Our bro­ken so­ci­ety is driv­ing over­doses

Never mind the ‘war on drugs’ or putting all the blame on phar­mas. An epi­demic of ad­dic­tion ex­ists be­cause peo­ple live with­out hope

The Guardian Weekly - - Comment & Debate - Marc Lewis

The No 1 killer of Amer­i­cans un­der the age of 50 isn’t can­cer, or heart at­tack or road traf­fic ac­ci­dents. It’s opi­ate over­doses. They have quadru­pled since 1999. More than 52,000 Amer­i­cans died from drug over­doses last year. Even in the UK, where il­le­gal drug use is on the de­cline, over­dose deaths are peak­ing, hav­ing grown by 10% from 2015 to 2016 alone. The “war on drugs” con­tin­ues – but it’s a war we’re los­ing.

Most drug-re­lated deaths re­sult from the use of opi­oids, the mol­e­cules that are mar­keted as painkillers by phar­ma­ceu­ti­cal com­pa­nies and heroin by drug lords. Opi­oids bond with re­cep­tors all over our bod­ies. These evolved to pro­tect us from panic, anx­i­ety and pain – a con­sid­er­ate move by the oft-cal­lous forces of evo­lu­tion. But the gen­tle im­pact of nat­u­ral opi­oids, pro­duced by our own bod­ies, re­sem­bles a sum­mer breeze com­pared to the hur­ri­cane of phys­i­o­log­i­cal dis­rup­tion caused by drugs de­signed to mimic their func­tion.

Most street opi­ates (in­clud­ing heroin) are laced or re­placed with fen­tanyl – the drug that killed the singer Prince – and its ana­logues, far more pow­er­ful than heroin and so cheap that drug-deal­ing prof­its are sky­rock­et­ing at about the same rate as over­dose deaths. The UK’s Na­tional Crime Agency said that traces of fen­tanyl have been found in 46 peo­ple who died this year. Users don’t know what they’re get­ting and they take too much. Fen­tanyl is a pri­mary driver of the over­dose epi­demic.

So­ci­ety’s re­sponse has been un­der­stand­ably des­per­ate but gen­er­ally wrong­headed. We start by blam­ing ad­dicts. Then we blame the phar­ma­ceu­ti­cal com­pa­nies for de­vel­op­ing and mar­ket­ing painkillers. We blame doc­tors, for over­pre­scrib­ing opi­ates, which pres­sures them to un­der­pre­scribe, which drives pa­tients to street drugs – cheaper, with home de­liv­ery avail­able via the in­ter­net, and zero qual­ity con­trol. We say we’re go­ing to reignite the war on drugs, recog­nised by ex­perts as a colos­sal fail­ure from the 1930s on­ward. We also con­tinue to view ad­dic­tion as a chronic brain dis­ease, so the ben­e­fits of ed­u­ca­tion, so­cial sup­port and psy­cho­log­i­cal in­ter­ven­tion re­ceive far too lit­tle at­ten­tion. Yes, ad­dic­tion in­volves brain change, but con­tin­ual med­i­cal­i­sa­tion does lit­tle to beat it.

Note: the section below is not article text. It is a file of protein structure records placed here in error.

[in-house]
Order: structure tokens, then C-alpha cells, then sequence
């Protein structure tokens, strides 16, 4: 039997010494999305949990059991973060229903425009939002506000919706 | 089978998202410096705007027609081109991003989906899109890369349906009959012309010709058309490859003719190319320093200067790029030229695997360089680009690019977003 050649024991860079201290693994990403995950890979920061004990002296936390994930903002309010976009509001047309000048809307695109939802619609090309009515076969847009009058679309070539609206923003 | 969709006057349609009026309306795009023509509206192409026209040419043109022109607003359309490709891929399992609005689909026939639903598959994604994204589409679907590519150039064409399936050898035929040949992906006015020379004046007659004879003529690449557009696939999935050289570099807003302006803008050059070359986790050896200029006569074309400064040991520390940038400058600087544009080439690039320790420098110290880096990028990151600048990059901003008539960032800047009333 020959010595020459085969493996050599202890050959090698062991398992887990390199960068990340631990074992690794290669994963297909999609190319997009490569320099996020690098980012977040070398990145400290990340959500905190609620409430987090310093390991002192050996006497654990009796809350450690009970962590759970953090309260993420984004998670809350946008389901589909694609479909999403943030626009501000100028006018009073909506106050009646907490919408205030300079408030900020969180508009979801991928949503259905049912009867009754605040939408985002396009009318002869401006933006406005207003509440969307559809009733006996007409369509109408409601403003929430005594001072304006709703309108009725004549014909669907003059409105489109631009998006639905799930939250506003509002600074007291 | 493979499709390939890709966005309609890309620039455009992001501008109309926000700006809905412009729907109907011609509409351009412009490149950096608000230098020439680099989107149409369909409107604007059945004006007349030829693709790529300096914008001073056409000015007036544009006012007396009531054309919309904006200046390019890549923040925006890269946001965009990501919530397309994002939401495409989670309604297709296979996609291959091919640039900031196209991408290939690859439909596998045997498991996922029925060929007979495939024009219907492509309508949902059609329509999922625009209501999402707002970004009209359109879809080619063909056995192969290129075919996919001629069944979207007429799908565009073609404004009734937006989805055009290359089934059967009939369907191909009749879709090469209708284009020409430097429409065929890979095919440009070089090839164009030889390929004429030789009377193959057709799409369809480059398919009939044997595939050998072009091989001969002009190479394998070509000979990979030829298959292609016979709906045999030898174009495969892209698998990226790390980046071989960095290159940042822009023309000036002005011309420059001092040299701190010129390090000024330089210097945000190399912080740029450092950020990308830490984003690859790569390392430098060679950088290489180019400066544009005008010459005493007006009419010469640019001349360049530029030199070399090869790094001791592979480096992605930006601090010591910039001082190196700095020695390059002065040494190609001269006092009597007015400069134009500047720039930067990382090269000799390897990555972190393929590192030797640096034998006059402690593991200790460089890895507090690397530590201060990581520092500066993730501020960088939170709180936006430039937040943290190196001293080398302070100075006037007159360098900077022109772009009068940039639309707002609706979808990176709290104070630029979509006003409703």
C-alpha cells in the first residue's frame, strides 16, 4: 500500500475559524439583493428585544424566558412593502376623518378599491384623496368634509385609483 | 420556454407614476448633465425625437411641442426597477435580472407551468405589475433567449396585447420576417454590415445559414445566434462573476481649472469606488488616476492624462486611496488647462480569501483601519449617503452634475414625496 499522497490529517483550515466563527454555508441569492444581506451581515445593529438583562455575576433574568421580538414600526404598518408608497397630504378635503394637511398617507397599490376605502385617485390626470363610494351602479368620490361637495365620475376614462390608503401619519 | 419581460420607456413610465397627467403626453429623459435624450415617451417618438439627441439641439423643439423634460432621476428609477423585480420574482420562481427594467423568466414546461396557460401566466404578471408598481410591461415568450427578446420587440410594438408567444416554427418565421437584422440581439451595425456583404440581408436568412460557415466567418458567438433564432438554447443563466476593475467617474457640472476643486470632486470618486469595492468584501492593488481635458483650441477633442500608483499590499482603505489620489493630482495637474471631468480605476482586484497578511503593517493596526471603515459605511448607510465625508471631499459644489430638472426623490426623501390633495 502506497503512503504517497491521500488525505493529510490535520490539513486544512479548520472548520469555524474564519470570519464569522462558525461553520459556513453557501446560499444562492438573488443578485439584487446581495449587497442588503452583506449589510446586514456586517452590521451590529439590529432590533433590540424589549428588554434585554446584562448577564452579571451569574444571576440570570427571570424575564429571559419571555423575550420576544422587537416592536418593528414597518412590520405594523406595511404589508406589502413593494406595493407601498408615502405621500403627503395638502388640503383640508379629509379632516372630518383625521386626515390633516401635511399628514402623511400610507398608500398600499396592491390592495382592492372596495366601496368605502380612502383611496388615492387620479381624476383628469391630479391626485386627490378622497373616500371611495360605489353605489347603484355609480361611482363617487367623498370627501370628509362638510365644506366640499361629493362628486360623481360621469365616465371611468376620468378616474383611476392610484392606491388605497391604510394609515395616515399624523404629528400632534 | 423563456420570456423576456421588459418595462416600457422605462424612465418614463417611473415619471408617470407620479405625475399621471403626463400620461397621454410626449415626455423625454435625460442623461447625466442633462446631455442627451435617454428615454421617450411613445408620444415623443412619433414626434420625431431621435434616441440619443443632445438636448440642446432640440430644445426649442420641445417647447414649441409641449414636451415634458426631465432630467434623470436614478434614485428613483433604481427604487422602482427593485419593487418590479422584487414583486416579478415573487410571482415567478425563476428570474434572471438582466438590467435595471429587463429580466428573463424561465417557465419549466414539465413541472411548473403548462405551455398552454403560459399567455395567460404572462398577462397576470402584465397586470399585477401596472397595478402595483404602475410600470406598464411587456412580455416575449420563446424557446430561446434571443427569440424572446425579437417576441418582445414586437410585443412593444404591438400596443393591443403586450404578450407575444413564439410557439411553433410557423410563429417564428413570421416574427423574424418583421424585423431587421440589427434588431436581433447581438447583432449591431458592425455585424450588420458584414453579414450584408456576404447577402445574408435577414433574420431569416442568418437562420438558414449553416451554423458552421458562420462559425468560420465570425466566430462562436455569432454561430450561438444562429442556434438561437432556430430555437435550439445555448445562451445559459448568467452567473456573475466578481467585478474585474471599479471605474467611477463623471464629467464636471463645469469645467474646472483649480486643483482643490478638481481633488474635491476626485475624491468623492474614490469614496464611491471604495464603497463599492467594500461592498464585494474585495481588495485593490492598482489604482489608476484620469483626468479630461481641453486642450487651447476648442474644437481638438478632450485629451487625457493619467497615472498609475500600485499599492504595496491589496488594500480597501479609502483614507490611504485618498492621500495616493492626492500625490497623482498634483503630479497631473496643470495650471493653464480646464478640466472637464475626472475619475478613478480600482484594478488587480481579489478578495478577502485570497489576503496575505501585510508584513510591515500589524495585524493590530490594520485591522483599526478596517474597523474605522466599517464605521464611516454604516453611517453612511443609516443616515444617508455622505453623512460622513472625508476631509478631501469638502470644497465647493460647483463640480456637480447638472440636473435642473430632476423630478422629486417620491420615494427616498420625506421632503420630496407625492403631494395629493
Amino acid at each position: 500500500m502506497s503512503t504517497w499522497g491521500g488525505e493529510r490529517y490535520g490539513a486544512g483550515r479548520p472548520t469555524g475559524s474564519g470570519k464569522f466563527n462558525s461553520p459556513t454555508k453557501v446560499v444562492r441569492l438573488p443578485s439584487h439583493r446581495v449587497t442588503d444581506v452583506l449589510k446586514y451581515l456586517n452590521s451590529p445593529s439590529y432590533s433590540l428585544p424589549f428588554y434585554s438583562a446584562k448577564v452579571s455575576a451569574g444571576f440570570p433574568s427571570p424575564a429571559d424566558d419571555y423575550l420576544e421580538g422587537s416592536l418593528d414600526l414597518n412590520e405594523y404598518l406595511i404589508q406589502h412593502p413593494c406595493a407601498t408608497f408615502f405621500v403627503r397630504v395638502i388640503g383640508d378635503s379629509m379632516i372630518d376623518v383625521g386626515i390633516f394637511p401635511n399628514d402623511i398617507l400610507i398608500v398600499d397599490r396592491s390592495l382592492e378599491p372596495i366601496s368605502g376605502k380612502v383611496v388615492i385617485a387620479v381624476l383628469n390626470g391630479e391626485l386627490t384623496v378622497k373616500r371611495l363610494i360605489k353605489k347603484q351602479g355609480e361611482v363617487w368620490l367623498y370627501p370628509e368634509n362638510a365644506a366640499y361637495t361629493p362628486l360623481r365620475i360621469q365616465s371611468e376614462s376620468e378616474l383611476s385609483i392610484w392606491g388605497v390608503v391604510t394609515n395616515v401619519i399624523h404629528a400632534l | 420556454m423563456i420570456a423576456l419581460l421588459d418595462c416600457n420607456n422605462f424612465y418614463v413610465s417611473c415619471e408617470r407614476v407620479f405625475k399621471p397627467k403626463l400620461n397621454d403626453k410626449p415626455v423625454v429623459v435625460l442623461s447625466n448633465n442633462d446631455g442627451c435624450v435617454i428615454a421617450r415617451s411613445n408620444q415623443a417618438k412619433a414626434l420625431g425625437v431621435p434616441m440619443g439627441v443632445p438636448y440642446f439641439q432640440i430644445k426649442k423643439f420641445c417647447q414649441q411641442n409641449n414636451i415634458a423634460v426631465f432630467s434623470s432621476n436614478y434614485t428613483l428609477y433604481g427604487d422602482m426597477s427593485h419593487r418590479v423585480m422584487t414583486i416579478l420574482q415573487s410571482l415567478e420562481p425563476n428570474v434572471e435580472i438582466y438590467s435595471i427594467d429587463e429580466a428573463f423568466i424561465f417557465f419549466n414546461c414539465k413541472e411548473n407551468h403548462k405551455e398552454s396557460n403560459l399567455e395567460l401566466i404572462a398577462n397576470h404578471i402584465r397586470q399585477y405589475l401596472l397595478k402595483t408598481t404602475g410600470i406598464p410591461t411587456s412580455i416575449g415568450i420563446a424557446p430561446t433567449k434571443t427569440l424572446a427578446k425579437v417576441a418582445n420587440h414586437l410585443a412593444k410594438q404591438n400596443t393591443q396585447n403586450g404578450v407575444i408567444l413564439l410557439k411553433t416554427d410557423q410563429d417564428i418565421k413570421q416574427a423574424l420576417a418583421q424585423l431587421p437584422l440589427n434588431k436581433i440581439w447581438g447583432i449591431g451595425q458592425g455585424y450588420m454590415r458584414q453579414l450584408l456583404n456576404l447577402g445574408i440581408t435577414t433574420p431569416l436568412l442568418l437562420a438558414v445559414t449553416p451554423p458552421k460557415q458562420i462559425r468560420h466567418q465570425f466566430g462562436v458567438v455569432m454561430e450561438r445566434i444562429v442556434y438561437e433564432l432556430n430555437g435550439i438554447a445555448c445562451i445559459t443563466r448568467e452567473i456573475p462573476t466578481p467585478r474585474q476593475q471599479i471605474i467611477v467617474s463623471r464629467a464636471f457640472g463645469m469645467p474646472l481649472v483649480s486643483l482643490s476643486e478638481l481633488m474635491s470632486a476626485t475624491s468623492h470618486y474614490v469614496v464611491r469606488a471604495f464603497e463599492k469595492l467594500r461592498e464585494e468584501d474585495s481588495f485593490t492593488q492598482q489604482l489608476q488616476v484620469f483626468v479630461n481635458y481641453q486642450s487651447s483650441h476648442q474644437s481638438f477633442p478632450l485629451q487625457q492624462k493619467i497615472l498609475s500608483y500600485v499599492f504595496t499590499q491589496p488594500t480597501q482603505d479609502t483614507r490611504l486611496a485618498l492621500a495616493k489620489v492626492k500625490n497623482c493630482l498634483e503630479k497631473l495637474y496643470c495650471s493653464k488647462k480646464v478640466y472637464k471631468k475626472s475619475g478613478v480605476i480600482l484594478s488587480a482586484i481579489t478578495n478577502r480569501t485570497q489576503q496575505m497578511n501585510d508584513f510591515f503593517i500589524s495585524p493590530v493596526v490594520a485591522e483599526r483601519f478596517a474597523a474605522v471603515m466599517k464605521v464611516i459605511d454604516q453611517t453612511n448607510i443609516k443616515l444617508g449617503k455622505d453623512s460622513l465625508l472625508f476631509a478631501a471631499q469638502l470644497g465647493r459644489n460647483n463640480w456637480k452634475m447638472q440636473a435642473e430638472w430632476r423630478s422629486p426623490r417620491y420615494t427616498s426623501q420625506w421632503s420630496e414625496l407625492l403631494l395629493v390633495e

There has been some progress: there are pock­ets of ac­tiv­ity where pre­scribed opi­ates – like methadone – are made more eas­ily avail­able to ad­dicts. That’s a good thing, be­cause in­creas­ingly des­per­ate ad­dicts are of­ten driven to the street, where they’re most likely to die. The avail­abil­ity of nalox­one, which works as an an­ti­dote, is slowly wend­ing its way through the drug pol­icy jun­gle. But in most seg­ments of most com­mu­ni­ties in the US and else­where, it is still too dif­fi­cult to at­tain.

There are smarter an­swers at hand – but also smarter ques­tions. This epi­demic com­pels us to stop blam­ing the play­ers and start look­ing at the source of the prob­lem. What does it feel like to be a youngish hu­man grow­ing up in the early 21st cen­tury? Why are we so stressed out that our in­ter­nal sup­ply of opi­oids isn’t enough?